Seeing the price of something drop right after you buy it can be frustrating. But in some cases, if you used a credit card with a price protection benefit, you could get a refund of the difference.
It’s a perk that’s gotten harder to find over the past few years. Some issuers, such as Discover, have eliminated the feature entirely, and Citibank’s Citi Price Rewind feature ended in September 2019.
Although Mastercard announced it was ending price protection as a standard perk across all of its cards as of July 2019, some issuing partners may choose to add or retain this benefit for specific cards.
Here’s what to know about price protection.
What is price protection, and how do I use it?
If you buy an item with a credit card that has price protection and you later find it advertised for a lower price within a certain time period, you can file a claim asking to be refunded the difference in price. (Things like taxes and shipping are not included.) The lower-priced item must match the item you purchased exactly — same model, manufacturer and year.
Unlike purchase protection or extended warranty coverage, price protection isn’t typically automatic. Depending on the terms and conditions of your specific card, you may have to register the item for tracking, or monitor the price and file the paperwork yourself to get your refund. Some apps can help you with this.
Popular cards that offer price protection
Card issuers change benefits and terms frequently. Even if your issuer once offered price protection, it may have dropped or changed the policy. As of September 2020, some consumer cards with the benefit include:
Note that the list above includes only consumer credit cards; cards designed for small-business owners may feature price protection, as well.
For the most up-to-date information on your specific card, it’s always best to check directly with your issuer via secure message through its website or app, or by calling the number on the back of your card. You can also check the terms and conditions booklet that came with your card.
Keep in mind that just because one of your cards may have this feature, it doesn’t mean that your other cards — even if they’re from the same bank — will also have it.
What to ask your issuer
If your card does offer price protection, here are some follow-up questions to ask:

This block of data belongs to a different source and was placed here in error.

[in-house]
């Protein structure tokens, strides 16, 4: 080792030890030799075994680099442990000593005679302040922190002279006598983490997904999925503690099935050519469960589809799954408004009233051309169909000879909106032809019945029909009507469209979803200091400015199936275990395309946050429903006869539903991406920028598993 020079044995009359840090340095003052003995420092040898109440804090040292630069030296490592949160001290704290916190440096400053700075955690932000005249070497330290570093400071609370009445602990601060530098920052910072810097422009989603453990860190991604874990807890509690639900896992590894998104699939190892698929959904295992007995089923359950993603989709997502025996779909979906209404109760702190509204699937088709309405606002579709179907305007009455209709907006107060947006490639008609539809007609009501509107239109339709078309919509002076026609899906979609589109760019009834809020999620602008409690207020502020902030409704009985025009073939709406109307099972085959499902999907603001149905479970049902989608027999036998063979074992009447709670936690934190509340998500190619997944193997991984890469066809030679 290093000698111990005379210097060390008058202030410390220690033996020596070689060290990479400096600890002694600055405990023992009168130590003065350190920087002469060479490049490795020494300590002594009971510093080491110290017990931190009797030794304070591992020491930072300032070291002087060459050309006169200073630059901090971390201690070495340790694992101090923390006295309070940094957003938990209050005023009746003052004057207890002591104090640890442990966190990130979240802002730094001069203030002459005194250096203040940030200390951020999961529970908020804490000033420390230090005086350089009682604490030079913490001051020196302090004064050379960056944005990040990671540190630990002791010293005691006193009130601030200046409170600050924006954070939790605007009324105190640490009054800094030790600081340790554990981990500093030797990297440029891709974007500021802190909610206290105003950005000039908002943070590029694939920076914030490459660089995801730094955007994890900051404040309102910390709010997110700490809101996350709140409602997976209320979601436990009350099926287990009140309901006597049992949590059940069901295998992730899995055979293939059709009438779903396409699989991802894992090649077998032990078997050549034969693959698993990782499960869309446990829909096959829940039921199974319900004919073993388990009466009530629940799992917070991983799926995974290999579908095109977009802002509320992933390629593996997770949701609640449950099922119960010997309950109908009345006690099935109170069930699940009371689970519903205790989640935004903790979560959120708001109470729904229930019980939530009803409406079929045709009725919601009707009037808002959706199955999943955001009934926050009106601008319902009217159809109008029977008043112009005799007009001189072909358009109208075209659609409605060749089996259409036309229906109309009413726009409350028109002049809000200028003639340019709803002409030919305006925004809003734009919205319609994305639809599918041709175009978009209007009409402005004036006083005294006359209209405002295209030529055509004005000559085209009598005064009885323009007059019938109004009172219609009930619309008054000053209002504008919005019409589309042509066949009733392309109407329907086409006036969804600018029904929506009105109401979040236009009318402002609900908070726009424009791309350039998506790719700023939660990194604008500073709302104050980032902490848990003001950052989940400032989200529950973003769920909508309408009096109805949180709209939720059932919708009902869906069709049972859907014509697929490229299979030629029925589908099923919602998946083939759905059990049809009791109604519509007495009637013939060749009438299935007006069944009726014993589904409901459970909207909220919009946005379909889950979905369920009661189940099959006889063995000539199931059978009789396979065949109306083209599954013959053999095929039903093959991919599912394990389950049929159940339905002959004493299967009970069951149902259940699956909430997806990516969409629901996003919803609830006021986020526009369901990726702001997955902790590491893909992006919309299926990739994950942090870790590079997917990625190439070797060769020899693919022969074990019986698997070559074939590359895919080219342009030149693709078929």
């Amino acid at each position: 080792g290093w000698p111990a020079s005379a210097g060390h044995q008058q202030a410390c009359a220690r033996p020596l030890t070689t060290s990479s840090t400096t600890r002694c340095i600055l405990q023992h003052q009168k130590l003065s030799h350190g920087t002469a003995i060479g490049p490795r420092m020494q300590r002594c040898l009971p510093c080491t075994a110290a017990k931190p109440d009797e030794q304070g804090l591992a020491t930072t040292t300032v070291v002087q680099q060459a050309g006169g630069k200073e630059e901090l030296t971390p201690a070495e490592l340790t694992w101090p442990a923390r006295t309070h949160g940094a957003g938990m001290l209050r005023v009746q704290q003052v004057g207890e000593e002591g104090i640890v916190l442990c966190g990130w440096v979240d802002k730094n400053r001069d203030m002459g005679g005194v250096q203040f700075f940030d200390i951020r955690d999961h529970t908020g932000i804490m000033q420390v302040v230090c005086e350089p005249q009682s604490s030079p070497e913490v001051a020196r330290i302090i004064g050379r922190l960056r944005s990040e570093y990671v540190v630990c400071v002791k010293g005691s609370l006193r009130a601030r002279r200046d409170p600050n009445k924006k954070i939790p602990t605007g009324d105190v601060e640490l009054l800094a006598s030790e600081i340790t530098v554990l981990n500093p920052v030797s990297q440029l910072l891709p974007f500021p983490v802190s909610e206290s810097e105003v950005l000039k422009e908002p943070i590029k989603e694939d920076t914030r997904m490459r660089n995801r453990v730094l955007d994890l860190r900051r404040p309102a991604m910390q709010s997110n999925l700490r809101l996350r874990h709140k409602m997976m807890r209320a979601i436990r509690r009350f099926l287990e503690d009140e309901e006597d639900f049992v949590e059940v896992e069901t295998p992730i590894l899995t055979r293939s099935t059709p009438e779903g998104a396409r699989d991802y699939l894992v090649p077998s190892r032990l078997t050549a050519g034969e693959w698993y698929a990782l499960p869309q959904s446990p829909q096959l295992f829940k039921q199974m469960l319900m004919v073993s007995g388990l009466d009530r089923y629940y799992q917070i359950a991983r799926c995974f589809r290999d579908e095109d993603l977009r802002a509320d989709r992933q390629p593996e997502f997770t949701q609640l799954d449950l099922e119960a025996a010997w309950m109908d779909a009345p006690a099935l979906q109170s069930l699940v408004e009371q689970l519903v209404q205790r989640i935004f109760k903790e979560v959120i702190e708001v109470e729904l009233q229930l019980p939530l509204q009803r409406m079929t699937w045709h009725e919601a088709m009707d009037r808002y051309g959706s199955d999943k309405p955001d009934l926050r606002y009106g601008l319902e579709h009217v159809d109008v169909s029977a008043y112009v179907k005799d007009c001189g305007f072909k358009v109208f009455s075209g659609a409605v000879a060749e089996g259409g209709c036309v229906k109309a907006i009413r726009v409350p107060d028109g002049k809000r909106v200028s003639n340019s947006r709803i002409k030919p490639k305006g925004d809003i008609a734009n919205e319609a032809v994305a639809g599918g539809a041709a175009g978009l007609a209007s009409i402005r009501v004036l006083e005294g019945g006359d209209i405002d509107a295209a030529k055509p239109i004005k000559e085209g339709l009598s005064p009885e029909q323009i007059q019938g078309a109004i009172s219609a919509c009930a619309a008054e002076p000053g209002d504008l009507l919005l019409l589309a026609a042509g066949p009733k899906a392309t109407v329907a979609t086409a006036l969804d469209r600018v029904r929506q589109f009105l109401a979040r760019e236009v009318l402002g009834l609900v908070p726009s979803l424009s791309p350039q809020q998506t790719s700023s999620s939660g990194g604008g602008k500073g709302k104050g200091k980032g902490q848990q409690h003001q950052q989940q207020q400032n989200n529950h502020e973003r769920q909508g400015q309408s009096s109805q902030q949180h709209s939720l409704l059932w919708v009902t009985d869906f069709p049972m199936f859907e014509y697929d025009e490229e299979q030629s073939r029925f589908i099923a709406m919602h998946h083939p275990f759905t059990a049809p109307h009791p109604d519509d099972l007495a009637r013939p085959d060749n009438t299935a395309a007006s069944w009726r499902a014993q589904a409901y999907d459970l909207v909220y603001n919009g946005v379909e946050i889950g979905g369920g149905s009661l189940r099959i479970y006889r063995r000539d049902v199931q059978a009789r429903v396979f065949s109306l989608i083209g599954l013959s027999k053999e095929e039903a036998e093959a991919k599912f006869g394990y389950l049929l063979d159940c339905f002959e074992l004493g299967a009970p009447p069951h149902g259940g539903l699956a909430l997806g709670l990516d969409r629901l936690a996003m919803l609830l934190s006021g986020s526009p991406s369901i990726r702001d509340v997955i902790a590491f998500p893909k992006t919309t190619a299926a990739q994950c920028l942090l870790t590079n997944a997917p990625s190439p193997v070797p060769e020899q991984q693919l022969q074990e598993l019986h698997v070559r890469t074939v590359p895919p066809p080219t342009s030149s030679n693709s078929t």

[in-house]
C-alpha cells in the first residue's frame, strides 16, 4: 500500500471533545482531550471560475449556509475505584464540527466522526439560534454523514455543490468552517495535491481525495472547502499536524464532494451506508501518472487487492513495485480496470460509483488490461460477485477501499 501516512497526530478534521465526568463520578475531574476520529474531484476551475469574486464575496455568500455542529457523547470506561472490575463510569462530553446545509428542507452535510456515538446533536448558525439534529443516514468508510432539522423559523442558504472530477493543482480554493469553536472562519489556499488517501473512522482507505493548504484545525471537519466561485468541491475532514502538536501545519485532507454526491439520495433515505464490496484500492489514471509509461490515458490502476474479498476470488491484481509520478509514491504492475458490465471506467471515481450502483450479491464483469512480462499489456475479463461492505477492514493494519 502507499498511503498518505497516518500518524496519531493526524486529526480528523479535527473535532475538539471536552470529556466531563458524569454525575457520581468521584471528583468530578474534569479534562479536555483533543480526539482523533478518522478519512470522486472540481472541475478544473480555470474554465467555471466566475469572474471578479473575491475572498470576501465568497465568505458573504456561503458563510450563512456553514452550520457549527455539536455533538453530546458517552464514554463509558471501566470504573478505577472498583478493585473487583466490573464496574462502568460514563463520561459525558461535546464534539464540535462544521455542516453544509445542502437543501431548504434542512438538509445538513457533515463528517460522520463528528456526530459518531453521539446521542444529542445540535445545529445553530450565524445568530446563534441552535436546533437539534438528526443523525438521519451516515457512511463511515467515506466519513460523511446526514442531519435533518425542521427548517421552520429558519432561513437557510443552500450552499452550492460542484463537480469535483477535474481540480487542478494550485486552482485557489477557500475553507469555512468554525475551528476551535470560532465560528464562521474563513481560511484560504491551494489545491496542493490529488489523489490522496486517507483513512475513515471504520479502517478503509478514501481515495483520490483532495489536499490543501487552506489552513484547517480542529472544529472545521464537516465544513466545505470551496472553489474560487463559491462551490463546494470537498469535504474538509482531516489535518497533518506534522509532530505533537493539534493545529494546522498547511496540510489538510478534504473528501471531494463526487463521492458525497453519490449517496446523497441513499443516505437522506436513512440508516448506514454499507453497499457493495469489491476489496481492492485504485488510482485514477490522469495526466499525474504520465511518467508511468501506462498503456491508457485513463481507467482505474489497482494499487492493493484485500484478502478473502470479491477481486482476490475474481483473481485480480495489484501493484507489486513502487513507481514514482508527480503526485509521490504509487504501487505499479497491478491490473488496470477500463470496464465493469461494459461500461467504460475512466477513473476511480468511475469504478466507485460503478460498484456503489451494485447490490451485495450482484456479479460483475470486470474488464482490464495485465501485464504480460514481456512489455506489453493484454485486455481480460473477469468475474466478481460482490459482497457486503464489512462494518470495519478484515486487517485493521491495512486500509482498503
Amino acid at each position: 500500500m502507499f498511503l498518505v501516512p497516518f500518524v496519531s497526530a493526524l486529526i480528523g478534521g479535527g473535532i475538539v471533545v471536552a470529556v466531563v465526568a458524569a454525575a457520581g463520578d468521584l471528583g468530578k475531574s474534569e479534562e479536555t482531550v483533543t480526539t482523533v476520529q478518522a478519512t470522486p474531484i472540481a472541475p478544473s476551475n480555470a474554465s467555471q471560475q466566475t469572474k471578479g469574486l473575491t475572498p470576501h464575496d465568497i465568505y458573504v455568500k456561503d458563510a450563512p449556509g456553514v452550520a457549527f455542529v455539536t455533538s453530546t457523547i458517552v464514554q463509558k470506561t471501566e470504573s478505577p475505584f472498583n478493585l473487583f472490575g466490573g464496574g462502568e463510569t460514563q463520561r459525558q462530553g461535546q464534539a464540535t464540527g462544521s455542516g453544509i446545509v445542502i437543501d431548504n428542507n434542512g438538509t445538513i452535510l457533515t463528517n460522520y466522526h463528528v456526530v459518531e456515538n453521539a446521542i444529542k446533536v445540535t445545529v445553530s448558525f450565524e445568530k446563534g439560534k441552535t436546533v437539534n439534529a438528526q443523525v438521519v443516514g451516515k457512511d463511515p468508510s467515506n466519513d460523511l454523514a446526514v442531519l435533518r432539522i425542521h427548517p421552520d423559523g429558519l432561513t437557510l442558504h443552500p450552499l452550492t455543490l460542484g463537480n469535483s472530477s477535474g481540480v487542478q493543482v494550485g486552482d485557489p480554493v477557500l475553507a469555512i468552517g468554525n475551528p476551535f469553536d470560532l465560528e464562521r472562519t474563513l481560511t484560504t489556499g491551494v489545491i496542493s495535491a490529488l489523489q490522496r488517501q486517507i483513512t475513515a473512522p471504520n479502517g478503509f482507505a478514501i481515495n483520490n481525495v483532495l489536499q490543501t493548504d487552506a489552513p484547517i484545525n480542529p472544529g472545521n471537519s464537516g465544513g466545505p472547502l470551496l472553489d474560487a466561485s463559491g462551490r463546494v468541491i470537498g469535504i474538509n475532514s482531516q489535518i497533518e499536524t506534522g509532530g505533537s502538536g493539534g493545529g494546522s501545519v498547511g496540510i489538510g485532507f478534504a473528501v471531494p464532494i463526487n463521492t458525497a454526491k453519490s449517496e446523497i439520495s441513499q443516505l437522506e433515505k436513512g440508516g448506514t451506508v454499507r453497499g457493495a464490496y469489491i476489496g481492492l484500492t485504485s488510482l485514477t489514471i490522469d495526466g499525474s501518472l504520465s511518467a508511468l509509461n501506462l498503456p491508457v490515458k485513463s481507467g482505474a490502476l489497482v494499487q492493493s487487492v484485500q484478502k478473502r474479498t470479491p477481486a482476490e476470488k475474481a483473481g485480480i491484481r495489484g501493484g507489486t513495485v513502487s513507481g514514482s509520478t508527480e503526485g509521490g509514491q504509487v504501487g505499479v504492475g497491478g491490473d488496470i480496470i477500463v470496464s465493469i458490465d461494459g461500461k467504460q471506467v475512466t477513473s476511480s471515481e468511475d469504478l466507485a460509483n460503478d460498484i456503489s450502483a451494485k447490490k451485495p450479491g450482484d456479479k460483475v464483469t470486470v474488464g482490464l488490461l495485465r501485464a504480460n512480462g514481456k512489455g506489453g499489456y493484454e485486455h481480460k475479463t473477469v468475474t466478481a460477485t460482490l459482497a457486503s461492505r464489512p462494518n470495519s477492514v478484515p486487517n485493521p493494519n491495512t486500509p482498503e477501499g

How do I file for a refund?
Each card comes with its own rules for filing a claim. There is usually a time frame — typically anywhere from 30 to 120 days, depending on the card — in which the item’s price has to have dropped or been found for sale at a lower price than what you paid. When you file a claim, you usually have to show proof of both what you paid and where the item is listed for a lower price, like a copy of a printed advertisement or a screenshot if you found it online.
What items are not eligible?
The price protection terms and conditions usually include a detailed list of items excluded from this perk. For example, something bought from an auction or a going-out-of-business sale may not be eligible for price protection. Most services, like an oil change or a haircut, also won’t qualify.
Is there a limit to how much I can get back?
Reimbursement caps also vary by specific card. For example, the Wells Fargo Visa Signature® Credit Card tops out at $250 per item and up to $1,000 a year.
How long do I have to file?
You may only have a specific time frame in which to make your claim before you’re no longer eligible for a refund of the price difference. Delaying the paperwork on your end could mean you miss out on savings.
What is Paribus?
The free Paribus app functions similarly to — but is not the same as — price protection via a credit card. The app will scan your email inbox for receipts and notify you of any price drops at any one of the 30 or so retailers it monitors that offer a price adjustment policy. Although Paribus is owned by Capital One, it doesn’t matter what credit or debit card you used to make the purchase, as Paribus is capitalizing on retailers‘ price protection policies, unrelated to any such policy your card may offer.
If you typically shop in-person and receive a paper receipt — and/or if you don’t often shop at any of the stores Paribus monitors — you likely won’t get much benefit from this service.
Information about the Wells Fargo Visa Signature® Credit Card has been collected by NerdWallet and has not been provided or reviewed by the issuer of this card.